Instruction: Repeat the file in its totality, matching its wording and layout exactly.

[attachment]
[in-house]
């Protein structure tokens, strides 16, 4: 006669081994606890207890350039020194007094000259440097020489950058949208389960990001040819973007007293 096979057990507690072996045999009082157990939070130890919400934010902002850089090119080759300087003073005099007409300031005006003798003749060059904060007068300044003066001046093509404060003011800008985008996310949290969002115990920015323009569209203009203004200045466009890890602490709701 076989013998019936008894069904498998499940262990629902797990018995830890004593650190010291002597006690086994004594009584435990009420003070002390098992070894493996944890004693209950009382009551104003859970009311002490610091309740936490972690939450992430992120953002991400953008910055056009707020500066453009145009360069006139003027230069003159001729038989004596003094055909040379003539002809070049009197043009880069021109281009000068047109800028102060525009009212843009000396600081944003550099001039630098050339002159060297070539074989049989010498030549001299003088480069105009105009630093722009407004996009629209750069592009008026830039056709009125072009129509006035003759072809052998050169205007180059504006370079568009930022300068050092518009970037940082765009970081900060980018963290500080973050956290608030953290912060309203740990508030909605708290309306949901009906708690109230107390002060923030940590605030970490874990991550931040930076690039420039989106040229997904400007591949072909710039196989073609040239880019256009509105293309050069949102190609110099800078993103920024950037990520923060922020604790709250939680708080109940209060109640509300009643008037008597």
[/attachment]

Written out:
[in-house]
């Protein structure tokens, strides 16, 4: 006669081994606890207890350039020194007094000259440097020489950058949208389960990001040819973007007293 096979057990507690072996045999009082157990939070130890919400934010902002850089090119080759300087003073005099007409300031005006003798003749060059904060007068300044003066001046093509404060003011800008985008996310949290969002115990920015323009569209203009203004200045466009890890602490709701 076989013998019936008894069904498998499940262990629902797990018995830890004593650190010291002597006690086994004594009584435990009420003070002390098992070894493996944890004693209950009382009551104003859970009311002490610091309740936490972690939450992430992120953002991400953008910055056009707020500066453009145009360069006139003027230069003159001729038989004596003094055909040379003539002809070049009197043009880069021109281009000068047109800028102060525009009212843009000396600081944003550099001039630098050339002159060297070539074989049989010498030549001299003088480069105009105009630093722009407004996009629209750069592009008026830039056709009125072009129509006035003759072809052998050169205007180059504006370079568009930022300068050092518009970037940082765009970081900060980018963290500080973050956290608030953290912060309203740990508030909605708290309306949901009906708690109230107390002060923030940590605030970490874990991550931040930076690039420039989106040229997904400007591949072909710039196989073609040239880019256009509105293309050069949102190609110099800078993103920024950037990520923060922020604790709250939680708080109940209060109640509300009643008037008597």